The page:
Minimum wage bill passes even with lawmakers divided

Secretary for Economy and Finance Lionel Leong (center right) addresses the Legislative Assembly plenary yesterday

The minimum wage bill amendment to the city’s labor laws was passed yesterday at the Legislative Assembly (AL), amid lawmakers’ concerns for employees with disabilities and for domestic helpers, who are both excluded from the provision.

Once the law takes effect, the minimum wage will be increased to MOP32 per hour, MOP6,656 per month, MOP1,536 per week, or MOP256 per day. 

Domestic helpers and workers with disabilities are, once again, notably excluded from the minimum wage policy.

Ella Lei and Agnes Lam proposed that the minimum wage policy should be applicable to employees with disabilities. In Lei’s opinion, the Macau SAR government should also subsidize employers who hire people with disabilities so that they are not excluded from the bill. However, the two lawmakers did not express concerns for the exclusion of domestic helpers.

Previously, the Labour Affairs Bureau (DSAL) explained that the decision to exclude domestic helpers from the minimum wage policy was because their employment did not involve profitable operations.

Sulu Sou expressed his concern for domestic helpers’ wage conditions despite his opposition to including domestic helpers in the minimum wage policy. Sou hopes that the government can learn from Hong Kong and Taiwan in establishing a special regime for domestic helpers’ payment in order to increase equality and balance between the interests of both employers and employees.

Ip Sio Kai, speaking for both himself and the commercial and industrial sectors, said that the minimum wage policy will result in inflation and in other negative effects, such as bankruptcy of small and medium-sized businesses (SMEs). Ip said that his sector found that there is no urgent need for Macau to implement a minimum wage policy.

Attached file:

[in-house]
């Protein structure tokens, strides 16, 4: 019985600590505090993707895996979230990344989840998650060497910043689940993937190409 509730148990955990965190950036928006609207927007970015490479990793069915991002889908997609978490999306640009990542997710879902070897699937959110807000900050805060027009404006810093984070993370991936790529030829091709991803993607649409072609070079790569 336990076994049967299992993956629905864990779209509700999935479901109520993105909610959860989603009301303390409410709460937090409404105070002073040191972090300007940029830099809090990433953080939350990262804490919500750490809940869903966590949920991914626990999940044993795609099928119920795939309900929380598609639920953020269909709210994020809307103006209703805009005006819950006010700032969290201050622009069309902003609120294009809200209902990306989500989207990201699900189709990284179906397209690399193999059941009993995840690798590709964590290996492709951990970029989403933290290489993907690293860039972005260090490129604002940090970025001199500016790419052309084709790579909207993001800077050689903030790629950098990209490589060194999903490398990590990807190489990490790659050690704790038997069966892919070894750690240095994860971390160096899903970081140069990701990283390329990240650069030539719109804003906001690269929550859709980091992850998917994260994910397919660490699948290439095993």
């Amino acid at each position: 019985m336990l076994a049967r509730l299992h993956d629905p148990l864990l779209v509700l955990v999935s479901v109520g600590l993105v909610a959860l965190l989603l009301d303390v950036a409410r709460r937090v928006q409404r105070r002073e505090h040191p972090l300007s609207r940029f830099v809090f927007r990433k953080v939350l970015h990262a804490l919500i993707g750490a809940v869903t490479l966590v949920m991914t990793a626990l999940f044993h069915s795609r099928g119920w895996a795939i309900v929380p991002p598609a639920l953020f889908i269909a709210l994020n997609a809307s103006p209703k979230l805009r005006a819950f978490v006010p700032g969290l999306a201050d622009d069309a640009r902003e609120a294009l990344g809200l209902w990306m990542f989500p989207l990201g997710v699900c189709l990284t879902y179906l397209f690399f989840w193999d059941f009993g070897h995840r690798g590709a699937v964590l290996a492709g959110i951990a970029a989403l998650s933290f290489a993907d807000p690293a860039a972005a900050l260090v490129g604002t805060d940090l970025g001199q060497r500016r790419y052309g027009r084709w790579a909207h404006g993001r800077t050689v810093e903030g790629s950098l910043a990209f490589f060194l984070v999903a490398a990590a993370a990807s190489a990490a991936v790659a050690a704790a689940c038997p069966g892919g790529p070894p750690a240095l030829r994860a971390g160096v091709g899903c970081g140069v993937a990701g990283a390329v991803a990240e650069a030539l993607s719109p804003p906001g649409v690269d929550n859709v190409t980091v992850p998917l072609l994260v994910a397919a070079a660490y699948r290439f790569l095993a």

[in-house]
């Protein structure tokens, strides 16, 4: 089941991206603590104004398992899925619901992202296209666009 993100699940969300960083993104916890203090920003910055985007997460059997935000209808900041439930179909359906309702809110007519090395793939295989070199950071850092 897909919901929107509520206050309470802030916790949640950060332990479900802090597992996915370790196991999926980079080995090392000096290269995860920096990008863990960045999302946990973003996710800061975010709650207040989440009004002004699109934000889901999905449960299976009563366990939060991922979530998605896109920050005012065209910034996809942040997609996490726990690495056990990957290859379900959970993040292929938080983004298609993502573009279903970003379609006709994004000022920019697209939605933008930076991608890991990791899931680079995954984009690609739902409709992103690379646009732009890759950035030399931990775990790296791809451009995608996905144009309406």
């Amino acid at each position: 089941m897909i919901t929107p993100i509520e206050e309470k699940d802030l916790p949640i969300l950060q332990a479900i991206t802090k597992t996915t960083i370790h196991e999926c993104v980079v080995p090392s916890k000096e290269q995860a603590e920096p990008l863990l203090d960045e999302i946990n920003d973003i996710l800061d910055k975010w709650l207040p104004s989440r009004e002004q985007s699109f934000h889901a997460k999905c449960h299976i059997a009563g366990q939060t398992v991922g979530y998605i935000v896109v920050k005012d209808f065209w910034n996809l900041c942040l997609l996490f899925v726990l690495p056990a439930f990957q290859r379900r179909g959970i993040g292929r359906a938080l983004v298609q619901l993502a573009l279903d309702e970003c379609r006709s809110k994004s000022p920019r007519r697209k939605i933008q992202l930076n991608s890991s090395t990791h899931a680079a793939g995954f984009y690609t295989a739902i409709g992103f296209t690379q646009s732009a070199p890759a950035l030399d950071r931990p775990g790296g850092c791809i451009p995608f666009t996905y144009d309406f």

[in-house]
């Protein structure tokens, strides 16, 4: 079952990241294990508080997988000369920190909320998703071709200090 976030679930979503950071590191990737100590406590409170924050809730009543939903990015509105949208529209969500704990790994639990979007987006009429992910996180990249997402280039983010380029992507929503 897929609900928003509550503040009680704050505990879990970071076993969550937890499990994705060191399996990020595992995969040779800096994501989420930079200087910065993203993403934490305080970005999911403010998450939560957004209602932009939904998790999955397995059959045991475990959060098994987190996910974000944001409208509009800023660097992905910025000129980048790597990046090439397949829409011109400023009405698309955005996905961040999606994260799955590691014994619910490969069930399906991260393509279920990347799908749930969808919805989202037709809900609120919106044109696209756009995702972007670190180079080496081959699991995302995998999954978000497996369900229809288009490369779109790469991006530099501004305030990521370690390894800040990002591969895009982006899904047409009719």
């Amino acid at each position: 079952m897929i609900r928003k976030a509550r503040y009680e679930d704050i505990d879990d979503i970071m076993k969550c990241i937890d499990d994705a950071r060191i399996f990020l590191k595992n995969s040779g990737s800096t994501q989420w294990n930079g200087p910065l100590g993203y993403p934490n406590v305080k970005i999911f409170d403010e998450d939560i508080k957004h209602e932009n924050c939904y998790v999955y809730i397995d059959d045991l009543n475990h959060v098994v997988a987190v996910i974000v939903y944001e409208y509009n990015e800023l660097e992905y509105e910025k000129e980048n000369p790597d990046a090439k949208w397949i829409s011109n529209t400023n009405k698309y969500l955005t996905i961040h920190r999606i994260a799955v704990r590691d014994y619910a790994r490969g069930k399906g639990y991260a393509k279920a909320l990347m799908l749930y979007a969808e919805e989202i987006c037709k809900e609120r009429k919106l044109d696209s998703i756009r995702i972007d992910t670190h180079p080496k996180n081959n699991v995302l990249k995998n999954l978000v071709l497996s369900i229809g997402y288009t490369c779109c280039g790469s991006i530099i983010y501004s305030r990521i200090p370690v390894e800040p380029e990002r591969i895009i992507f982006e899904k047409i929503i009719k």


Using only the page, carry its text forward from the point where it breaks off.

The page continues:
“It seems that there are only thousands of people earning below the minimum wage. Will the Secretary explain whether it is a [good] solution to, in view of such small number of people, to amend the laws and create inflation and affect other people’s lives? Will SMEs be waived from the minimum wage?” Ip asked.

Song Pek Kei also worried about the survival of SMEs following the minimum wage increase as she fears the increase will bring a negative effect upon Macau.

Fong Ka Chio and Leong Sun Iok applauded the minimum wage while Leong voiced anger towards lawmakers who were unhappy with the minimum wage increase.

“If the government proposes to increase the salary for civil servants, who among you will come out to oppose? When the salary of civil servants increases, you don’t oppose, but when the workers’ salary increases, you come out to complain. What kind of stance is that?” Leong questioned the lawmakers. “You don’t question why it is as little as MOP32. [People complain] about the low quality of Macau’s service industry, but when you resort to such a price to hire people, how good do you expect their services to be?”

Mak Soi Kun also expressed his clear stance that domestic helpers should be included in the policy.

“Domestic helpers are even more important. It is not their business if the employers are making a profit or not hiring a domestic helper, because they [domestic helpers] need to earn money for themselves. They also contribute their labor, their youth, and their time. Should they also enjoy the economic achievement of Macau?” Mak asked the plenary.

The Secretary for Economy and Finance Lionel Leong responded to the lawmakers by saying the government will discuss with the lawmakers further details during the AL’s standing committee meetings.

Categories Macau